Integrated project delivery (IPD) has been touted in the U.S. building industry for many years. Only recently, however, have the disparate legal, design and construction communities coalesced behind a project delivery model that empowers committed stakeholders to take advantage of design and delivery innovations simultaneously. The keystone that supports the effective and simultaneous use of innovations manifested in BIM and Lean Construction methods is the new generation of Collaborative Agreements.

The ConsensusDOCS 300 Standard Form of Tri-Party Agreement for Integrated Project Delivery, released in September, 2007, was the first such agreement released nationally and was quickly followed by similar offerings from the American Institute of Architects (AIA) in May, 2008. The Integrated Project Delivery Guide, (IPDG) created by the AIA California Council and published nationally by AIA, provides a good overview of IPD concepts and serves as a backbone for the AIA’s new General Conditions Document, AIA A295-2008 and the latest generation of AIA IPD Documents released October 17, 2008.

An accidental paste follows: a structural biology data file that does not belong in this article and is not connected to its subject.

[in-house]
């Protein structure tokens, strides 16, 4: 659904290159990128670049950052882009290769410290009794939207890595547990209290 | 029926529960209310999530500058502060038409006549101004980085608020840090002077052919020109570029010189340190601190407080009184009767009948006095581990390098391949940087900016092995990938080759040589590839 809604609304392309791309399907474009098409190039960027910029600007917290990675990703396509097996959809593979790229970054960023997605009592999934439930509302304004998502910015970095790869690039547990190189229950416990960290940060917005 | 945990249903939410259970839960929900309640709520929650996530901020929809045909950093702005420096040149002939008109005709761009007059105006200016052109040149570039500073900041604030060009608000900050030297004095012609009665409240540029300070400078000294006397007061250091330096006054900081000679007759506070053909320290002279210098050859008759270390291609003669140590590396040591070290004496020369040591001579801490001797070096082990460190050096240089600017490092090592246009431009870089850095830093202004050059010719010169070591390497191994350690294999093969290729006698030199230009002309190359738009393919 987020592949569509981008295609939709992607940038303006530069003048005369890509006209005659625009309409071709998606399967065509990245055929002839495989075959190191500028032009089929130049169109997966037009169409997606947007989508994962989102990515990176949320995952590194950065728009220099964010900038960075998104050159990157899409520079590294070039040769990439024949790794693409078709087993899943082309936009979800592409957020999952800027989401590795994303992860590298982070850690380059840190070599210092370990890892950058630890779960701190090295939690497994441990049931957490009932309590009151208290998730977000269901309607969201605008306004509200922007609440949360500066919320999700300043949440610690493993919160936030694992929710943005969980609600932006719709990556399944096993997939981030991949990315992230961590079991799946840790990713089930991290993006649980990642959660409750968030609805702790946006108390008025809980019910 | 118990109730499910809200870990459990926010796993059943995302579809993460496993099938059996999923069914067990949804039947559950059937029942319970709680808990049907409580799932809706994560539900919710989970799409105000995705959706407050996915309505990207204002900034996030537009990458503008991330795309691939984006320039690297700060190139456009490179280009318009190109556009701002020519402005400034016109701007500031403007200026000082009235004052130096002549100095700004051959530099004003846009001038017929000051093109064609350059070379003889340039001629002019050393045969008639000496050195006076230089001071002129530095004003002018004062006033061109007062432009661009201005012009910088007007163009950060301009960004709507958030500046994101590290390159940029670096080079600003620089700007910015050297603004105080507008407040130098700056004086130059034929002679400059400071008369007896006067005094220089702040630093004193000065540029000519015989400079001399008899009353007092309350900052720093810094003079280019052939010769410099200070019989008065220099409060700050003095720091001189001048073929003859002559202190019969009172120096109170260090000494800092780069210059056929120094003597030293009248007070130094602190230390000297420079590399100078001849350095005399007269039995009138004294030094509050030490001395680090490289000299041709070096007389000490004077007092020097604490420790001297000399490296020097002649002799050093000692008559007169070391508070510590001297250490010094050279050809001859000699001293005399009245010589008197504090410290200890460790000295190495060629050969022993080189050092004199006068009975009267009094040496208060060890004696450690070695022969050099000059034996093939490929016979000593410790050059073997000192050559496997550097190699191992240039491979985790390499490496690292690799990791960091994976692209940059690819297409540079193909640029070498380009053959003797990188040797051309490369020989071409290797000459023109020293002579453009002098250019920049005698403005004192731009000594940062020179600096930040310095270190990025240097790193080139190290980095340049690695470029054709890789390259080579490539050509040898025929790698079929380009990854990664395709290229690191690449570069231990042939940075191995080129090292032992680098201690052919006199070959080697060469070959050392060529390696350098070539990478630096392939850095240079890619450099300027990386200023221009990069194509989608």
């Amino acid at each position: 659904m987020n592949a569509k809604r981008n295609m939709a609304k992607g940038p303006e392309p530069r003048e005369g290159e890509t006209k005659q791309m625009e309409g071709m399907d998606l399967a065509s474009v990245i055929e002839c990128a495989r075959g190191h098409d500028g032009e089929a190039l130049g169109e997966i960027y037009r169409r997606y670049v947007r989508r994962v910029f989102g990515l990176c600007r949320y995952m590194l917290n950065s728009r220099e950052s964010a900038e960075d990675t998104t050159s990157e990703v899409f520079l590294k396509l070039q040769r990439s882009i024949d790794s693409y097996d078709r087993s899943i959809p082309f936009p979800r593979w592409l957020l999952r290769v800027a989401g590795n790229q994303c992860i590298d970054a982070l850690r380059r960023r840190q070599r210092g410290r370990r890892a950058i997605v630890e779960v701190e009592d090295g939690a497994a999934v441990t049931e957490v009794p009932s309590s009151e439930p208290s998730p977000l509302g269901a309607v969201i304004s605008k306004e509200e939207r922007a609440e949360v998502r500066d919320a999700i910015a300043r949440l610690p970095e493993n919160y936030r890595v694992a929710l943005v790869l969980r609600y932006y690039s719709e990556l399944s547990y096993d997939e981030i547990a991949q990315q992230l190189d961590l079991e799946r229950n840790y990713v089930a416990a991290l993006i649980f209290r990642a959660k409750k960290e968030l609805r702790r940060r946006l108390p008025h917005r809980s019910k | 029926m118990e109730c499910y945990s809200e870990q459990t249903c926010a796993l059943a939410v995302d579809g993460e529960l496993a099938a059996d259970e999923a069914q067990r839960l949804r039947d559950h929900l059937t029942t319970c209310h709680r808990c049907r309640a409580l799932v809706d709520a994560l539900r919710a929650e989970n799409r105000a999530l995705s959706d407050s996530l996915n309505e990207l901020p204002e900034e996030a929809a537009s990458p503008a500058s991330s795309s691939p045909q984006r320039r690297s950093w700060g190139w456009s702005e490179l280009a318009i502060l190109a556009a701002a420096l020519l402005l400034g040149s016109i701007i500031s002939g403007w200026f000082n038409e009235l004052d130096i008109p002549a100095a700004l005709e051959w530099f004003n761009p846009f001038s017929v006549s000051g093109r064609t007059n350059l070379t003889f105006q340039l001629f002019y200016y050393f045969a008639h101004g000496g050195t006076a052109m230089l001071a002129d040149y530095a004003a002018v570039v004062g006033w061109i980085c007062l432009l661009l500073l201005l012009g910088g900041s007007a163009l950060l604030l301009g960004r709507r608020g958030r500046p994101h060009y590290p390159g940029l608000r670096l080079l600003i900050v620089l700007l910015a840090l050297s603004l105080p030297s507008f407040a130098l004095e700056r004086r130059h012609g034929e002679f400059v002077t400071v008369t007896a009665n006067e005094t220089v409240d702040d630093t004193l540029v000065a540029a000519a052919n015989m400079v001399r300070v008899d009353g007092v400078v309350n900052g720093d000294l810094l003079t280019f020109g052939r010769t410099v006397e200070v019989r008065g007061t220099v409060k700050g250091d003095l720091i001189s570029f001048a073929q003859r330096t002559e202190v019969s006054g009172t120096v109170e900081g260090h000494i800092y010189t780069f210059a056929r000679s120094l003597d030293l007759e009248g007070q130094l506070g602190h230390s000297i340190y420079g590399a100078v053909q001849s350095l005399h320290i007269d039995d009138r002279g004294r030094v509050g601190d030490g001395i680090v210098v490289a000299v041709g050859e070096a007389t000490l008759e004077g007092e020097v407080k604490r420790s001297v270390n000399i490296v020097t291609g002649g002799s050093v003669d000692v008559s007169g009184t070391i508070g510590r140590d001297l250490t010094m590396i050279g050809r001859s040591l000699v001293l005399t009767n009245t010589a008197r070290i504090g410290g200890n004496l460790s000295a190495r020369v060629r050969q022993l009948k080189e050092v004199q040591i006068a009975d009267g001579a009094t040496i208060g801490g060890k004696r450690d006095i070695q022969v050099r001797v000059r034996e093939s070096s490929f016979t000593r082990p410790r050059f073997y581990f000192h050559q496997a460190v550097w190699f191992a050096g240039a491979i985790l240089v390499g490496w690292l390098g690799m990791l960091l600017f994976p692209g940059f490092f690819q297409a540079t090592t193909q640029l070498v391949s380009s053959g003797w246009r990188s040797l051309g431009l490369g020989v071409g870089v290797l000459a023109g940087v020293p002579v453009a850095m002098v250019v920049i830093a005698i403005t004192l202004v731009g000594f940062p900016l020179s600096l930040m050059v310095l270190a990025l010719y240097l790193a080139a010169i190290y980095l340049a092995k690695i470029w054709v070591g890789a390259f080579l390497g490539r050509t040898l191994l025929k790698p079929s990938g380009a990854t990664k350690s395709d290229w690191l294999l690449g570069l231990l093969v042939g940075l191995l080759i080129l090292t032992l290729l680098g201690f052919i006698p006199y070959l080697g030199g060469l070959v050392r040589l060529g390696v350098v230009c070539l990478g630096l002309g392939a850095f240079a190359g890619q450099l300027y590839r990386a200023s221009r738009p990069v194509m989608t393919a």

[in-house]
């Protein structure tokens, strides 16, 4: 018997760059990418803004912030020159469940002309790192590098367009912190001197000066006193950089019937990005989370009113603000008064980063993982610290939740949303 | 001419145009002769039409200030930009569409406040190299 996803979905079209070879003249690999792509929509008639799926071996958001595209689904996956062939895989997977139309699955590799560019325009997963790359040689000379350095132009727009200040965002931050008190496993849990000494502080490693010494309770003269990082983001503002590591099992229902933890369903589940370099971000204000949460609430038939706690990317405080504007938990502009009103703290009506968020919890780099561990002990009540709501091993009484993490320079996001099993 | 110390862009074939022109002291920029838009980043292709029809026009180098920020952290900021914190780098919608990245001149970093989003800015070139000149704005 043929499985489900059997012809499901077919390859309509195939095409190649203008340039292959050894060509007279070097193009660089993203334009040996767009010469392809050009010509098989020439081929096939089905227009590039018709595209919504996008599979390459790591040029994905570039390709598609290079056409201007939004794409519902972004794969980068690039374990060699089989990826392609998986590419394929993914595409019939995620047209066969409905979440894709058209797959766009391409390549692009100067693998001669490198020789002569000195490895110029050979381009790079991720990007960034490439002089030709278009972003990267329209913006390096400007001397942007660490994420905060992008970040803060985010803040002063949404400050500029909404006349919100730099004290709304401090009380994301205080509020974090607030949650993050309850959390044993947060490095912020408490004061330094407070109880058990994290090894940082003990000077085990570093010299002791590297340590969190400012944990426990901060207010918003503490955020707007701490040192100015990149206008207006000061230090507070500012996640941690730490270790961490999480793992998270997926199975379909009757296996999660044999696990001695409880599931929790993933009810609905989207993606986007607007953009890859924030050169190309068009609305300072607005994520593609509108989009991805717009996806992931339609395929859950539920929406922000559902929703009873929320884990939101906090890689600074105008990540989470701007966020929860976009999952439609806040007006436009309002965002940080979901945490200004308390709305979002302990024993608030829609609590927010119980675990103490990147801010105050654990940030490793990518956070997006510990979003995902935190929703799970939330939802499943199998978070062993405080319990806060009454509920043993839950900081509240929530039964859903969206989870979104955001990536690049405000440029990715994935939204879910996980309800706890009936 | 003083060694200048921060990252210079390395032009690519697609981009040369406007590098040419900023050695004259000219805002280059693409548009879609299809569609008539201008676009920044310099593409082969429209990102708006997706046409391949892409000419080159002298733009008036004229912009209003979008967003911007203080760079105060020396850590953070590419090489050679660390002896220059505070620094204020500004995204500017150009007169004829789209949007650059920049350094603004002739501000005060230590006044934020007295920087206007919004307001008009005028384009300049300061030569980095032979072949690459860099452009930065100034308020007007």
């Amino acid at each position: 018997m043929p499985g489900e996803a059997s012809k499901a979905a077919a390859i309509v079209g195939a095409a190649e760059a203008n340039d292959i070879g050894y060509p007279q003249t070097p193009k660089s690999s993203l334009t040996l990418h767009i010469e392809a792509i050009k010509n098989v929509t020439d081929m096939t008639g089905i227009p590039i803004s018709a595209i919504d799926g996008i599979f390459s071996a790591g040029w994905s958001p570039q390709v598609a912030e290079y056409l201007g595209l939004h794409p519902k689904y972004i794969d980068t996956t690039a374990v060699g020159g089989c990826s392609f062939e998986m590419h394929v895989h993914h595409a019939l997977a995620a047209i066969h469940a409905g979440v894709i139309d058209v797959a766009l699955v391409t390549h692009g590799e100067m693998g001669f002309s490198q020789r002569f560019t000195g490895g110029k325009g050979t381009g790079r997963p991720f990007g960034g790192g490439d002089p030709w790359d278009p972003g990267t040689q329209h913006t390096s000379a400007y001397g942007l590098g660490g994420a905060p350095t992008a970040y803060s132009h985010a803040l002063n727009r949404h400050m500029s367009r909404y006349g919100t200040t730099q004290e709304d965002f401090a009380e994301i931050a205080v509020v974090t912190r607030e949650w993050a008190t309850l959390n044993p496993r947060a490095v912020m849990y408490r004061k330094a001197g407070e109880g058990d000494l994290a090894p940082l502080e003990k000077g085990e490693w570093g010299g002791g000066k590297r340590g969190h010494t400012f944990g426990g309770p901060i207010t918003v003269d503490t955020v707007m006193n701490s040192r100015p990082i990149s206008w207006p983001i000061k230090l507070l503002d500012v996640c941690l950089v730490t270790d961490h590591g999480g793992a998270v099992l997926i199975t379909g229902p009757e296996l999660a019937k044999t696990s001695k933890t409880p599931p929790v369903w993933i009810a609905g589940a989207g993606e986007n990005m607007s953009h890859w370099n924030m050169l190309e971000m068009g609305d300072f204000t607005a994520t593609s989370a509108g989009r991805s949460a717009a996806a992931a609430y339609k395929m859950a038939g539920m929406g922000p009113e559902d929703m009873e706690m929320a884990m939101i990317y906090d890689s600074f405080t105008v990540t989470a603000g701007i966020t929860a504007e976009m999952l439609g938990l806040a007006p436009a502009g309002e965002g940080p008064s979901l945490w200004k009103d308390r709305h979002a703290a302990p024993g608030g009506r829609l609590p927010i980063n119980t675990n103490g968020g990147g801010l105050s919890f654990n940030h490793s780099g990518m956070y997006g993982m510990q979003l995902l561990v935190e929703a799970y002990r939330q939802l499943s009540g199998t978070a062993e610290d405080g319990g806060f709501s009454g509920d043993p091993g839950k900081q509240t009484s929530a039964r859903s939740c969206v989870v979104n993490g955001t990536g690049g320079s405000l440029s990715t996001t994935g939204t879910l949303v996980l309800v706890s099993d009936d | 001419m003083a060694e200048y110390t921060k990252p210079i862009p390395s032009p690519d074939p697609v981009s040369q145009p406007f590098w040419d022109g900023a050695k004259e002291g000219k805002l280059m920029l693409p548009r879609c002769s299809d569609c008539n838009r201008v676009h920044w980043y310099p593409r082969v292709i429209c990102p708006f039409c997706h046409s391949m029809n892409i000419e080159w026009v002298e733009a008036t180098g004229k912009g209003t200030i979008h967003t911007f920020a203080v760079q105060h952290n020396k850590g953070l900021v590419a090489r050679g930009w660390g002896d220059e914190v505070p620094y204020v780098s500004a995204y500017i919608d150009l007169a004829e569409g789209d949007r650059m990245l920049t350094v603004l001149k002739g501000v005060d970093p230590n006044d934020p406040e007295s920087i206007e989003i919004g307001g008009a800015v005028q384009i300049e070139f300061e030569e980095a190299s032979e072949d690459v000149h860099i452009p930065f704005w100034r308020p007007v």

Collaborative Agreements recognize and leverage the critical nature of parties’ relationships. This new generation of agreements arises out of existing and valued relationships, while traditional transactional agreements create legal relationships without reference to the quality of the underlying relationships.

Collaborative Agreements deployed in an IPD in 3D™ environment enable use of advanced visualization tools to align economic interests for the benefit of trusted business relationships over time. Key provisions include those that call for waiver of claims related to decisions made by consensus, laddered alternative dispute resolution mechanisms that utilize project neutrals as dispute reviewers and the use of sophisticated “pain share-gain share agreements” to align the economic interests of the parties.

Traditional contracts can be modified to include or accommodate many of these approaches, but are, too often, executed with no such modifications by stakeholders intent on remaining in their silos.  Completing work at the a bottom of a well and tossing the product over the wall to the next subcontractor is neither collaborative nor effective.